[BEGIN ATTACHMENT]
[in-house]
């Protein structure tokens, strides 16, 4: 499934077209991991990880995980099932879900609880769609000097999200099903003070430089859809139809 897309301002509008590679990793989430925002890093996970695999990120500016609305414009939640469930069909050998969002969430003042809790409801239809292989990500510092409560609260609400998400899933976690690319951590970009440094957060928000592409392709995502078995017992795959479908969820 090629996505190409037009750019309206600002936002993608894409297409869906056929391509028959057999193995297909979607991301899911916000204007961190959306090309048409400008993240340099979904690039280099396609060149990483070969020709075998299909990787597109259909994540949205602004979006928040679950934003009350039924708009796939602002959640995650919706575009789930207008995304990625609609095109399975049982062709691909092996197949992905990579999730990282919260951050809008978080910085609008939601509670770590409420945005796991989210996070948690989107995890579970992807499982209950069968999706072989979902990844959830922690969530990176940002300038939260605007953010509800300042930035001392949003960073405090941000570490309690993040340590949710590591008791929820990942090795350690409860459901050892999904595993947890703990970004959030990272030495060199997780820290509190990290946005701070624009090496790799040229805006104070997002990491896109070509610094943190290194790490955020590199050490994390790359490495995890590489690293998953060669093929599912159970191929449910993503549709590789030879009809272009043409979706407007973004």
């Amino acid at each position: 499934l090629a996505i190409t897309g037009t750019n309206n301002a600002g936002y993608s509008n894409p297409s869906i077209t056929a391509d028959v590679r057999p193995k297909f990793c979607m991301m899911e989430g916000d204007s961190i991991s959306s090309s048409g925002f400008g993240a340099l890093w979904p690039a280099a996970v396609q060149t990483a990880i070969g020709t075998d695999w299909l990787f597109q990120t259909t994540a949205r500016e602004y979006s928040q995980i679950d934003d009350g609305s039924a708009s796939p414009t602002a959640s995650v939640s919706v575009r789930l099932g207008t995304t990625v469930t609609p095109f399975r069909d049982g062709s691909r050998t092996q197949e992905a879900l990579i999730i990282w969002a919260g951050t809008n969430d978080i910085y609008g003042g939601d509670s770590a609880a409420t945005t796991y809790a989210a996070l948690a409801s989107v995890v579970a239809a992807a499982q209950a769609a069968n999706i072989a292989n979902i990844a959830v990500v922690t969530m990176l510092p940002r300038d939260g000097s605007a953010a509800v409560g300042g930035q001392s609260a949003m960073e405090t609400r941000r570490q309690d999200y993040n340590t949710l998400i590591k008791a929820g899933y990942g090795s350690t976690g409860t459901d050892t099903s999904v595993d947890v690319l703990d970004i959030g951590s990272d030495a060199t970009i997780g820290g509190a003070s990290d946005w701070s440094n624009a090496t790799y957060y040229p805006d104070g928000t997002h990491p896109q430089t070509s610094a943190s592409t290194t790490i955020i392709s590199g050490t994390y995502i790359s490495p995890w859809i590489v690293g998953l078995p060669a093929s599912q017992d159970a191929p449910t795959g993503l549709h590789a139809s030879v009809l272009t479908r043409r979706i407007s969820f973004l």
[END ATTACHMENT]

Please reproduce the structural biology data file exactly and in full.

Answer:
[in-house]
């Protein structure tokens, strides 16, 4: 499934077209991991990880995980099932879900609880769609000097999200099903003070430089859809139809 897309301002509008590679990793989430925002890093996970695999990120500016609305414009939640469930069909050998969002969430003042809790409801239809292989990500510092409560609260609400998400899933976690690319951590970009440094957060928000592409392709995502078995017992795959479908969820 090629996505190409037009750019309206600002936002993608894409297409869906056929391509028959057999193995297909979607991301899911916000204007961190959306090309048409400008993240340099979904690039280099396609060149990483070969020709075998299909990787597109259909994540949205602004979006928040679950934003009350039924708009796939602002959640995650919706575009789930207008995304990625609609095109399975049982062709691909092996197949992905990579999730990282919260951050809008978080910085609008939601509670770590409420945005796991989210996070948690989107995890579970992807499982209950069968999706072989979902990844959830922690969530990176940002300038939260605007953010509800300042930035001392949003960073405090941000570490309690993040340590949710590591008791929820990942090795350690409860459901050892999904595993947890703990970004959030990272030495060199997780820290509190990290946005701070624009090496790799040229805006104070997002990491896109070509610094943190290194790490955020590199050490994390790359490495995890590489690293998953060669093929599912159970191929449910993503549709590789030879009809272009043409979706407007973004």
């Amino acid at each position: 499934l090629a996505i190409t897309g037009t750019n309206n301002a600002g936002y993608s509008n894409p297409s869906i077209t056929a391509d028959v590679r057999p193995k297909f990793c979607m991301m899911e989430g916000d204007s961190i991991s959306s090309s048409g925002f400008g993240a340099l890093w979904p690039a280099a996970v396609q060149t990483a990880i070969g020709t075998d695999w299909l990787f597109q990120t259909t994540a949205r500016e602004y979006s928040q995980i679950d934003d009350g609305s039924a708009s796939p414009t602002a959640s995650v939640s919706v575009r789930l099932g207008t995304t990625v469930t609609p095109f399975r069909d049982g062709s691909r050998t092996q197949e992905a879900l990579i999730i990282w969002a919260g951050t809008n969430d978080i910085y609008g003042g939601d509670s770590a609880a409420t945005t796991y809790a989210a996070l948690a409801s989107v995890v579970a239809a992807a499982q209950a769609a069968n999706i072989a292989n979902i990844a959830v990500v922690t969530m990176l510092p940002r300038d939260g000097s605007a953010a509800v409560g300042g930035q001392s609260a949003m960073e405090t609400r941000r570490q309690d999200y993040n340590t949710l998400i590591k008791a929820g899933y990942g090795s350690t976690g409860t459901d050892t099903s999904v595993d947890v690319l703990d970004i959030g951590s990272d030495a060199t970009i997780g820290g509190a003070s990290d946005w701070s440094n624009a090496t790799y957060y040229p805006d104070g928000t997002h990491p896109q430089t070509s610094a943190s592409t290194t790490i955020i392709s590199g050490t994390y995502i790359s490495p995890w859809i590489v690293g998953l078995p060669a093929s599912q017992d159970a191929p449910t795959g993503l549709h590789a139809s030879v009809l272009t479908r043409r979706i407007s969820f973004l």